To encourage the uptake of residential roof-top solar photovoltaic (PV) systems through the provision of a tariff for electricity fed back into the grid

More than 100 000 South Australian households have now installed or received approval to connect solar panels. As at February 2012, PV systems made up 3% of the state’s installed electricity generation capacity (South Australian Department for Manufacturing, Innovation, Trade, Resources and Energy, pers. comm., 8 March 2012)

Residential Energy Efficiency Scheme (REES)

Establishes obligations on energy retailers (with 5000 or more customers) to provide energy audits and recommend energy-efficiency activities to South Australian households to reduce energy consumption. REES is given effect through Regulations made under the Electricity Act 1996 and the Gas Act 1997.

The objectives of the REES are to:

  • improve energy efficiency and reduce greenhouse gas emissions within the residential sector
  • help households prepare for likely energy price increases resulting from carbon pricing
  • reduce total energy cost for households, particularly low-income households

Targets for energy efficiency activities to reduce greenhouse gas emissions have been set. All targets were met in aggregate for the first stage of the scheme (2009–11), with 657 011 tonnes of CO2-e of potential future energy-related greenhouse gas reduction over the lifetime of the activities (ESCOSA 2012). The second stage of the scheme (2012–14) has a target of 1 million tonnes of CO2-e of lifetime energy-related greenhouse gas reduction. However, there is no obligation for householders to undertake the recommended activities

Various programs, including the Low Emission Vehicle Strategy, Sustainable Development and Climate Smart Precincts, Building Innovation Fund, Cool Roofs, and Mini Wind Turbine Trial

These initiatives are of a transformative nature and have the potential to substantially lower emissions in the longer term

To date, the most effective initiative to reduce South Australia’s greenhouse gas emissions has been the drive to increase renewable energy generation in the state. The Climate Change and Greenhouse Emissions Reduction Act 2007 has a target for renewable electricity generated and consumed to comprise at least 20% of electricity generated and consumed in the state by 2014.

In 2010–11, renewable electricity provided 22% of the state’s generation (Table 10; Figure 7), three years ahead of the 2014 target schedule. Wind generation capacity reached 1203 megawatts from 15 wind farms by the end of 2011 (South Australian Department for Manufacturing, Innovation, Trade, Resources and Energy, pers. comm., 8 March 2012). For 2011–12, electricity from wind reached 26% of generation, and 2.4% is estimated to have come from roof-top solar photovoltaic systems (AEMO 2012). South Australia’s success in this area is attributable not only to world-class renewable resources, but to the deliberate actions of the state government to tailor regulatory frameworks appropriately and provide investment clarity and certainty (Government of South Australia 2011a).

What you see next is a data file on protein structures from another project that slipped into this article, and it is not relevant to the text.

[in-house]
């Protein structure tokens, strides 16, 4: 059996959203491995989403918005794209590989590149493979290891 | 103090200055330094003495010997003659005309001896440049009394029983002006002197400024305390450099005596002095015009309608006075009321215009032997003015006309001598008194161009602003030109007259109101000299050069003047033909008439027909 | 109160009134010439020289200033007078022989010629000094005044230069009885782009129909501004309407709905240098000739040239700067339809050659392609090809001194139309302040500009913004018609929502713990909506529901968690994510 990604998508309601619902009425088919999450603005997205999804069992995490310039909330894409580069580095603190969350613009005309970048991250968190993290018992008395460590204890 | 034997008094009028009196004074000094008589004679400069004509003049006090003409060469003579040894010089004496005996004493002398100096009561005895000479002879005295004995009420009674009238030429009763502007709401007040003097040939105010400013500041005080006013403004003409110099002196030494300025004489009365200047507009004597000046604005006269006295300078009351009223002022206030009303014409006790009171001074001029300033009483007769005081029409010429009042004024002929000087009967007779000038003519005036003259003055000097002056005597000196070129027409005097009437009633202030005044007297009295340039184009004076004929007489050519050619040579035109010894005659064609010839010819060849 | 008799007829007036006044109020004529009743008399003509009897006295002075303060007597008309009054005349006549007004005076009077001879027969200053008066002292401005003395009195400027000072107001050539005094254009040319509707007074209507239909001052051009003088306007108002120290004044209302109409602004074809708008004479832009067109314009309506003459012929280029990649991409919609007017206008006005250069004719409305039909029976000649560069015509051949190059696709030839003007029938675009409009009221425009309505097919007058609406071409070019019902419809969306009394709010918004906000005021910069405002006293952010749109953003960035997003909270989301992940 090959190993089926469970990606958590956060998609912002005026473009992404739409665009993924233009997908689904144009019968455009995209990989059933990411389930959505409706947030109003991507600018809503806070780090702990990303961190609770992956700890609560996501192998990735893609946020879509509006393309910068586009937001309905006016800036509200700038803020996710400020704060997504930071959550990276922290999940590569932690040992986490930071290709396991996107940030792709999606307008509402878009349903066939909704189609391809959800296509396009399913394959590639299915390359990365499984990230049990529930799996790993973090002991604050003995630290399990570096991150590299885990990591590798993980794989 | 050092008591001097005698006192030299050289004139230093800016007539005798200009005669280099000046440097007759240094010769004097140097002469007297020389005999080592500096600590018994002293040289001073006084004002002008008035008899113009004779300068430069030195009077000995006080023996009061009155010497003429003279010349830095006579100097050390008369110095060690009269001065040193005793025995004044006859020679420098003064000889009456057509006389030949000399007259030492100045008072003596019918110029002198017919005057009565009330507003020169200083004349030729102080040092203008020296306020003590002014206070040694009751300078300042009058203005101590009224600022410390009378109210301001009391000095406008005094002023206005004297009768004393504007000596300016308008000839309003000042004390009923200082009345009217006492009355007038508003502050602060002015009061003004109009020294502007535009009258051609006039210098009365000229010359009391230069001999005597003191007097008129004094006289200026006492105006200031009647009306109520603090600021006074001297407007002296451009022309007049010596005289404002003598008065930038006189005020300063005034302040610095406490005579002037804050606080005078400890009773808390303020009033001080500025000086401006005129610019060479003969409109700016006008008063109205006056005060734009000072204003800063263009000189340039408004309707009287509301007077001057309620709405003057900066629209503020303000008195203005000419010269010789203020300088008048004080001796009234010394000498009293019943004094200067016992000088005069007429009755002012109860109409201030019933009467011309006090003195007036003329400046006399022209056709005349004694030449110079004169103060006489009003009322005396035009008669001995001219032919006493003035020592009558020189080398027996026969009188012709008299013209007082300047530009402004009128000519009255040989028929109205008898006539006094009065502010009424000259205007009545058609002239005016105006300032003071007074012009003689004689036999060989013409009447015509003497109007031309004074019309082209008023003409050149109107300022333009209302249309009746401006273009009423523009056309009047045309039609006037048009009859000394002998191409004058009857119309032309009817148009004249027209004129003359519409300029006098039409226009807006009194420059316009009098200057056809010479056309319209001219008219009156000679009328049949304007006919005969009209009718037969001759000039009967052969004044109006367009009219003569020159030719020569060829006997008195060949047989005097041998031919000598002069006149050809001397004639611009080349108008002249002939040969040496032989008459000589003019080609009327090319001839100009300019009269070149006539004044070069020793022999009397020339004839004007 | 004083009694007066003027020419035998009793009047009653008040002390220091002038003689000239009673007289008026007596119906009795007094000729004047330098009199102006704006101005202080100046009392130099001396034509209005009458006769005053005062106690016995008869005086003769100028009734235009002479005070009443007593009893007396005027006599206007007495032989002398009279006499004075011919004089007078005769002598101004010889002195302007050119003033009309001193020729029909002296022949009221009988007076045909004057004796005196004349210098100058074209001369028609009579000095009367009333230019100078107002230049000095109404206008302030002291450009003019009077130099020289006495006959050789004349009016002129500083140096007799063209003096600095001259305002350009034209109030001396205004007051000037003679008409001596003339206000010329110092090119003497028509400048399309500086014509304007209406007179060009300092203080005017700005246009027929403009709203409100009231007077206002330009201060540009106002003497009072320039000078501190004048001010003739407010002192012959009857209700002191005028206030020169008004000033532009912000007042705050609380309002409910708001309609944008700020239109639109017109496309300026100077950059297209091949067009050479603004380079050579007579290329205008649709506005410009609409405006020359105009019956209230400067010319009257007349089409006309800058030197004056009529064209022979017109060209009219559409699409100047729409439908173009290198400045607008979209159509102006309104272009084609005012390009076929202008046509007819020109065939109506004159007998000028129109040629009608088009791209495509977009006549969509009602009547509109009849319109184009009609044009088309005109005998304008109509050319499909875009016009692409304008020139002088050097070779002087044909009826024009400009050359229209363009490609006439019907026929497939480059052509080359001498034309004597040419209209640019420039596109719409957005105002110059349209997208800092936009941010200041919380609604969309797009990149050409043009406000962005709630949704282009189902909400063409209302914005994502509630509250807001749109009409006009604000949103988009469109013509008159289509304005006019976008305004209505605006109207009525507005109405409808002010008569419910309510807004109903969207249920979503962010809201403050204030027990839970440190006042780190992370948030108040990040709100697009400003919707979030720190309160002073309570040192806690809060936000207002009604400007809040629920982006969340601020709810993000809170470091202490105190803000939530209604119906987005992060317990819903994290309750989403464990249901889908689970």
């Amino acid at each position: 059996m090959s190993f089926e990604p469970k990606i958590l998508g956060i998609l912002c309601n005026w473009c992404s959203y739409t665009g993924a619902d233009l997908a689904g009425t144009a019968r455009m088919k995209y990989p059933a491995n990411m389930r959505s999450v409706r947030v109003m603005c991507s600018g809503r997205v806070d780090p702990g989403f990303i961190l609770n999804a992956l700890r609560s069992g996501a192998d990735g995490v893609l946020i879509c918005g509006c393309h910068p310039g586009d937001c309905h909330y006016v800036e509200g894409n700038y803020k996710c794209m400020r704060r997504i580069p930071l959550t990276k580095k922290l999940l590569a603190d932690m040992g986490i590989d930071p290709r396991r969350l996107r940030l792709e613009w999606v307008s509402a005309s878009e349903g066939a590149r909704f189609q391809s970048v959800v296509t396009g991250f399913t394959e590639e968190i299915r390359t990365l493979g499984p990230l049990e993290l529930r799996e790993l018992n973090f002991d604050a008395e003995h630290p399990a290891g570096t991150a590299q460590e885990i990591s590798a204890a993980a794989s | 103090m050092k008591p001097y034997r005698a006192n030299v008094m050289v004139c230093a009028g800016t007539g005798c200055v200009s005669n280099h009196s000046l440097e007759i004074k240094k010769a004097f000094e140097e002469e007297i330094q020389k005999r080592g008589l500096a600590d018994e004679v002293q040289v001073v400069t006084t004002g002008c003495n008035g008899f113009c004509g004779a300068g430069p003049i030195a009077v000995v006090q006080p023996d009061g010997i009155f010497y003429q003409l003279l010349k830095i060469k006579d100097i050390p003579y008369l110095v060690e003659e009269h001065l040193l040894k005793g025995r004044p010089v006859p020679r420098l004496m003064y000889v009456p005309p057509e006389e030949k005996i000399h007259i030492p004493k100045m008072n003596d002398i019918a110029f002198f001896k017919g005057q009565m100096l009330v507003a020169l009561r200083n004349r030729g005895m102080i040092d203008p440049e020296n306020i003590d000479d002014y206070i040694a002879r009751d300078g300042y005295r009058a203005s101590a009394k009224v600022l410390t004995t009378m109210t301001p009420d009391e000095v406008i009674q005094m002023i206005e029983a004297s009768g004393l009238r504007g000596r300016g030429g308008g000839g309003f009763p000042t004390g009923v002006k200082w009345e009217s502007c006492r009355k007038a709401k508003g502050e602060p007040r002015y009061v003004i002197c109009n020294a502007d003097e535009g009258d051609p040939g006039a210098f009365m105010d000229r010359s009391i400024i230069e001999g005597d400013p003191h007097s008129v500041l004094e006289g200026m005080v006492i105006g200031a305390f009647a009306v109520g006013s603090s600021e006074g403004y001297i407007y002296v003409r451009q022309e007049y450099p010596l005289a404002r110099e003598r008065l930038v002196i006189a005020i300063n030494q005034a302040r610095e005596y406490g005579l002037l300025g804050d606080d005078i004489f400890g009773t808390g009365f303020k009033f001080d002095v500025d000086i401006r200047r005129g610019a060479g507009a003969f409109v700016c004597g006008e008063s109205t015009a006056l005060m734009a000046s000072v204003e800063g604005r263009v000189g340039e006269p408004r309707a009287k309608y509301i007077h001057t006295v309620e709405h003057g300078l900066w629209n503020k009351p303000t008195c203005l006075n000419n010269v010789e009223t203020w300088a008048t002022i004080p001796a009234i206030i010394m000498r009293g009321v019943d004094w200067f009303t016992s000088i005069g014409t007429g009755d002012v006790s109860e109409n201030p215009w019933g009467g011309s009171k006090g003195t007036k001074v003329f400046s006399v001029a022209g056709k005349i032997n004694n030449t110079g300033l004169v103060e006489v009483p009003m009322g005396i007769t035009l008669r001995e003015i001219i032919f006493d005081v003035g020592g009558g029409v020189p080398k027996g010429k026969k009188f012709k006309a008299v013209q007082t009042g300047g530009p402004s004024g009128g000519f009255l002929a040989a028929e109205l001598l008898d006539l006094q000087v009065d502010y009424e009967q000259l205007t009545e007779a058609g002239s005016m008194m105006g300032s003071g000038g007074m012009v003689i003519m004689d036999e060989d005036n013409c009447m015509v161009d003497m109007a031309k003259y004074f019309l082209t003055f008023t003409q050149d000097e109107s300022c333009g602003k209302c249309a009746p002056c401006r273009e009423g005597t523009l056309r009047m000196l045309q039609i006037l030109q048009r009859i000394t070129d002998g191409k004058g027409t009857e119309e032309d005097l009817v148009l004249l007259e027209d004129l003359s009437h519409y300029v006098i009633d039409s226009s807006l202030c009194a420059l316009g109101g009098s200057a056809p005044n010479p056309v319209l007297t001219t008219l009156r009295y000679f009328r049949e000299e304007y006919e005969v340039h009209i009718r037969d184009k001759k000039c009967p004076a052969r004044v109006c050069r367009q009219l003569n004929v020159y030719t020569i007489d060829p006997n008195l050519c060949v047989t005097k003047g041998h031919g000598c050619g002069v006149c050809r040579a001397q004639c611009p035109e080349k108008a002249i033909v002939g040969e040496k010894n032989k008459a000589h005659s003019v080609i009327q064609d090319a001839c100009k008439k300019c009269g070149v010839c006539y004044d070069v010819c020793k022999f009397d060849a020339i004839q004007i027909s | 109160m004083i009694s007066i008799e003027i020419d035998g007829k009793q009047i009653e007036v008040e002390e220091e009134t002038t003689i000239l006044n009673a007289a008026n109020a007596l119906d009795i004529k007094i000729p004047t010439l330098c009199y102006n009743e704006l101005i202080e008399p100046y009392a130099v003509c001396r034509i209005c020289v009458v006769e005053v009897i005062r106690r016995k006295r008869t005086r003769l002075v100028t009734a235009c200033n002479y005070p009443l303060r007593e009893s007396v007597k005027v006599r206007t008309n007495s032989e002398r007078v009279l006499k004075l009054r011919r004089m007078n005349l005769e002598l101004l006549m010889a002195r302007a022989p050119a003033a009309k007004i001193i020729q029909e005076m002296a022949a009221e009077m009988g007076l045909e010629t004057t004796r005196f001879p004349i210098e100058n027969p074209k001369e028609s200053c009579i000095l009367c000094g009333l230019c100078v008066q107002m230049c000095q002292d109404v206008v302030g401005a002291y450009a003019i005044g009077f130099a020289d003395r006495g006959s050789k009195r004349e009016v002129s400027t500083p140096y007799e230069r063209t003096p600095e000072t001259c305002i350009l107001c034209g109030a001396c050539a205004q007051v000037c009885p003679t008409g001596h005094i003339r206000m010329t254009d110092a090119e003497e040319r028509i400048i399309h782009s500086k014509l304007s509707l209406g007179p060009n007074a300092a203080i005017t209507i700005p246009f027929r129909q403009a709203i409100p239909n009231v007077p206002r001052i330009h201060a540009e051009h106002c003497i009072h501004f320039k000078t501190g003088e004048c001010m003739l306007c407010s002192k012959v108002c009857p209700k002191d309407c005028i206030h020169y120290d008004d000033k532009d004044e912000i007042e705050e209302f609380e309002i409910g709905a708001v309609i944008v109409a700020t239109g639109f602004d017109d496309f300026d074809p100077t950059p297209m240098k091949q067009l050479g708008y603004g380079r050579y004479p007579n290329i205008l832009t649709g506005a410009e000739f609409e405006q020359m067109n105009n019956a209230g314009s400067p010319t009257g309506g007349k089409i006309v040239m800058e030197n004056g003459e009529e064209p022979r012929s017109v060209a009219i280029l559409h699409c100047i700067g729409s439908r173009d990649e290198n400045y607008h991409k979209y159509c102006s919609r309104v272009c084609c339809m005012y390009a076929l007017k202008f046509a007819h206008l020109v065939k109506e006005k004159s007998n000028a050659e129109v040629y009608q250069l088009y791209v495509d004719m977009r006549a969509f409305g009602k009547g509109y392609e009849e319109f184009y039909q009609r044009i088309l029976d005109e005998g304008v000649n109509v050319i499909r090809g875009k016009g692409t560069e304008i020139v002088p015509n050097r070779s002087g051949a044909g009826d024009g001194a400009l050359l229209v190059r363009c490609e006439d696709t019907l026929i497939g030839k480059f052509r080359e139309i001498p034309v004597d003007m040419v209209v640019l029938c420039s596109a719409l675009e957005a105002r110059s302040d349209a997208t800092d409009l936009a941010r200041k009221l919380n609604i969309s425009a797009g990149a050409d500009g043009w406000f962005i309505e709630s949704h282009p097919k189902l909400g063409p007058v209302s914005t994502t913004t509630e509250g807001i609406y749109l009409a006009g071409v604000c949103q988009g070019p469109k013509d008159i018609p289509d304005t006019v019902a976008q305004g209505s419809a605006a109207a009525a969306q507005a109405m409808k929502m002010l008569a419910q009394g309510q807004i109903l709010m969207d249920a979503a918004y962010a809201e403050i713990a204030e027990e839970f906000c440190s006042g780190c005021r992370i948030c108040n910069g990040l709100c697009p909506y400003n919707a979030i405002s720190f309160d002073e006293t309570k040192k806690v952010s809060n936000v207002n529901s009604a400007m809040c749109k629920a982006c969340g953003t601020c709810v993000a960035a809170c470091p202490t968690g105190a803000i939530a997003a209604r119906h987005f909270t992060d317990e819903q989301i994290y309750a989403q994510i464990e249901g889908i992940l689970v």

Table 10 Renewable electricity as a percentage of total South Australian generation

























Solar installation, Adelaide Showground

Department of Manufacturing, Innovation, Trade, Resources and Energy (DMITRE)

Graph of renewable electricity generation as a percentage of total electricity generated in South Australia, showing an increasing trend.

Sources: South Australian Department of Environment, Water and Natural Resources; Australian Energy Market Operator (South Australian Supply and Demand Outlook), Electricity Supply Industry Planning Council (annual planning reports), ETSA Utilities (solar statistics for 2009–10), former Australian Government Department of Environment, Water, Heritage and the Arts (solar statistics from the Solar Homes and Communities Program)

Figure 7 Renewable electricity as a percentage of total South Australian generation

The 20% target established under the Climate Change and Greenhouse Emissions Reduction Act 2007 has since been strengthened under this legislation and is reflected in South Australia’s Strategic Plan (Government of South Australia 2011b). The Strategic Plan sets a further target to support the development of renewable energy so that it comprises 33% of the state’s electricity generation by 2020.

In 2011, the South Australian Government recognised the need for continued state government intervention to achieve the 33% renewable energy target and outlined its plan in the strategy document A renewable energy plan for South Australia. This outlines the critical role of South Australia in providing complementary policy to support the Australian Government’s renewable energy investment programs and policies. Specifically, the principal roles for the South Australian Government are: